The binding affinities of the 5 MAbs were analyzed using recombinant antigen as well as human tumor cell lines. Kinetic and affinity constants were evaluated by surface plasmon resonance using GST/CD44v3-v10 as immobilized antigen. Table I shows the ka,kd and Kd values. mMAb BIWA-1 and cMAb BIWA-2, containing identical variable regions, have similar ka,kd and Kd values and show the highest affinity. In contrast, mMAb U36 and hMAb BIWA-4 have lower ka and higher kd values, resulting in markedly lower Kd values (factors 35.0 and 10.5, respectively). hMAb BIWA-8, containing back-mutations in the light chain framework region 2, showed a marked decrease of kd, resulting in increased affinity compared to hMAb BIWA-4.
Table I. Kinetics and Affinity Constants of MAbs Directed Against CD44v6
ka (M−1 · sec−1)
Kd relative to murine BIWA-1
1.3 × 105
4.2 × 10−5
3.2 × 10−10
1.5 × 104
1.7 × 10−4
1.1 × 10−8
1.7 × 105
4.1 × 10−5
2.4 × 10−10
6.5 × 104
2.2 × 10−4
3.4 × 10−9
7.5 × 104
6.3 × 10−5
8.4 × 10−10
The relative binding affinities of the cMAb and the hMAbs were also evaluated in a competitive cell ELISA using human A431 tumor cells (Fig. 1). In accordance with the affinity measurements on recombinant antigen, cMAb BIWA-2 was the most effective competitor, followed by hMAb BIWA-8 and hMAb BIWA-4. Similar results (not shown) were obtained with 2 other human HNSCC cell lines (FaDu and LICR-LON-HN5).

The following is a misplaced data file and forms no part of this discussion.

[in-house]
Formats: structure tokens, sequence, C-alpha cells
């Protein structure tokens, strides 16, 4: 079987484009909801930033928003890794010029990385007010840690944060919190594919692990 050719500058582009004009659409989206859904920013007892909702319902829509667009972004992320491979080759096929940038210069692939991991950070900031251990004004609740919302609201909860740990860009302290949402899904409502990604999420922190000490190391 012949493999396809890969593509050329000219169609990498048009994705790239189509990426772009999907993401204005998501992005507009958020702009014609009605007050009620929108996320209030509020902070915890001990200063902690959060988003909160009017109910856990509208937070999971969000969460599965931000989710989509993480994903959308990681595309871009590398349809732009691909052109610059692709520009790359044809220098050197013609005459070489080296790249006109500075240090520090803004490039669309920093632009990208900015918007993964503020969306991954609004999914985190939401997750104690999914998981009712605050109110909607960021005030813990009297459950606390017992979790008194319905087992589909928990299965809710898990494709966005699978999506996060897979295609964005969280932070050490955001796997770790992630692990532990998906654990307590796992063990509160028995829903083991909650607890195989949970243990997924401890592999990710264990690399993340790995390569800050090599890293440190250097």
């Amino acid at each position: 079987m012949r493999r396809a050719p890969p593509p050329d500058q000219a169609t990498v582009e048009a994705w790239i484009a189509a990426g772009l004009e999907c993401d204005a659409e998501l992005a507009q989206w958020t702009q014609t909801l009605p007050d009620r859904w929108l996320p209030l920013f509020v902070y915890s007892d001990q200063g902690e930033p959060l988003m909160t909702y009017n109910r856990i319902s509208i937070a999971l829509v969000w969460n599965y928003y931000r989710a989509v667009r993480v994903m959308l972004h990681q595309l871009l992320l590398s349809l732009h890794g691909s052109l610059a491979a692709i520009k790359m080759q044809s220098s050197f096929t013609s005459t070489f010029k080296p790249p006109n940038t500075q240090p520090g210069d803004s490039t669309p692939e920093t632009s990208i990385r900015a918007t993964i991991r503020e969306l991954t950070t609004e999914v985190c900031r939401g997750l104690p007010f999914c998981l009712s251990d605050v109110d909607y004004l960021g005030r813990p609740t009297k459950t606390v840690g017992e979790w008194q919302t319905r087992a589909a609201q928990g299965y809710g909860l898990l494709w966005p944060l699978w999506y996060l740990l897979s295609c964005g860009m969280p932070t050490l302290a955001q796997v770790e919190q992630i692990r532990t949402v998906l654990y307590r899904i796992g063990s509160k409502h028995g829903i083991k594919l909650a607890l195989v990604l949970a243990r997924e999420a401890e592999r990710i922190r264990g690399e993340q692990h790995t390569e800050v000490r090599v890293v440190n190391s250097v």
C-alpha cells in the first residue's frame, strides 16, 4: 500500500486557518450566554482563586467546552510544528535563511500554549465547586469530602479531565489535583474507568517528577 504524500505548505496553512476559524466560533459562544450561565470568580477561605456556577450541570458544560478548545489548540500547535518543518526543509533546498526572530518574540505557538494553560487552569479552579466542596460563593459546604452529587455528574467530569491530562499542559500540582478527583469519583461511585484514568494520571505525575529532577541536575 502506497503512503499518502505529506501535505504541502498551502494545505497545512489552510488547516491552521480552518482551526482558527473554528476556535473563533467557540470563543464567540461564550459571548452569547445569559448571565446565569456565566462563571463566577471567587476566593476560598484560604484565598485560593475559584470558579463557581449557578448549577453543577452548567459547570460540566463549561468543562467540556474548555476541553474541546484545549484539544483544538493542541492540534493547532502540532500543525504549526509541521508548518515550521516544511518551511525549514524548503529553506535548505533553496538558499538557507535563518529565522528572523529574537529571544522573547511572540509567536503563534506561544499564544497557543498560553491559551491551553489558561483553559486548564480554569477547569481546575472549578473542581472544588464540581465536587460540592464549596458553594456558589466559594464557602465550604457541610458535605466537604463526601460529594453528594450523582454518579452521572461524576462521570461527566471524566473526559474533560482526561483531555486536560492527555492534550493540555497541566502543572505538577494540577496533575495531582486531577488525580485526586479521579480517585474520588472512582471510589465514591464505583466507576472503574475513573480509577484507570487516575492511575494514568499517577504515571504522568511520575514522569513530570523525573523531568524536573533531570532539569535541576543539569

Biodistribution in HNSCC-bearing nude mice
Biodistribution studies were performed in HNX-OE xenograft-bearing nude mice. Two MAbs with identical murine or human isotype were labeled with either 125I or 131I and injected simultaneously (50 μg, 10 μCi each). Each pair of MAbs was selected to provide a stepwise decrease in the difference in affinities: mMAb U36 had 35.0-fold lower affinity than mMAb BIWA-1 (experiment 1), hMAb BIWA-4 had 14.0-fold lower affinity than cMAb BIWA-2 (experiment 2) and hMAb BIWA-4 had 4.0-fold lower affinity than hMAb BIWA-8 (experiment 3). The fractions of MAb binding to 5 × 106 cells and at infinite antigen excess were, respectively, 59.7% and 87.4% for 131I-mMAb U36 and 91.1% and 91.1% for 125I-mMAb BIWA-1 in experiment 1; 77.4% and 82.3% for 131I-hMAb BIWA-4 and 80.5% and 79.9% for 125I-cMAb BIWA-2 in experiment 2; and 77.3% and 74.5% for 131I-hMAb BIWA-4 and 91.8% and 92.1% for 125I-hMAb BIWA-8 in experiment 3.